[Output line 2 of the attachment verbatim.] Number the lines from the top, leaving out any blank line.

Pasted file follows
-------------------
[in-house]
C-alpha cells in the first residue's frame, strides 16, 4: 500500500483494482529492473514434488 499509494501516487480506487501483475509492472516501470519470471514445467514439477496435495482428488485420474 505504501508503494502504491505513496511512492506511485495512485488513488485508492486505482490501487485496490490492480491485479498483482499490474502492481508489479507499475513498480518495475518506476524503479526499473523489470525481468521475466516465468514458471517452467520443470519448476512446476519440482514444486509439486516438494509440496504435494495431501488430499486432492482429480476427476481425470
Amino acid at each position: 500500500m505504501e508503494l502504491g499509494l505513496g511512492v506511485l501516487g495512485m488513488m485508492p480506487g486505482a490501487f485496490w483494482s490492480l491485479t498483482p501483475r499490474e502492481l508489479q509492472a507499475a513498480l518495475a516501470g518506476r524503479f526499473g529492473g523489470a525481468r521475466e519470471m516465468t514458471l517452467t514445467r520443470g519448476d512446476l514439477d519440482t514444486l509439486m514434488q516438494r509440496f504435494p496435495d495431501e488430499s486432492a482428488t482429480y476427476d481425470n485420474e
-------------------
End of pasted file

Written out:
C-alpha cells in the first residue's frame, strides 16, 4: 500500500483494482529492473514434488 499509494501516487480506487501483475509492472516501470519470471514445467514439477496435495482428488485420474 505504501508503494502504491505513496511512492506511485495512485488513488485508492486505482490501487485496490490492480491485479498483482499490474502492481508489479507499475513498480518495475518506476524503479526499473523489470525481468521475466516465468514458471517452467520443470519448476512446476519440482514444486509439486516438494509440496504435494495431501488430499486432492482429480476427476481425470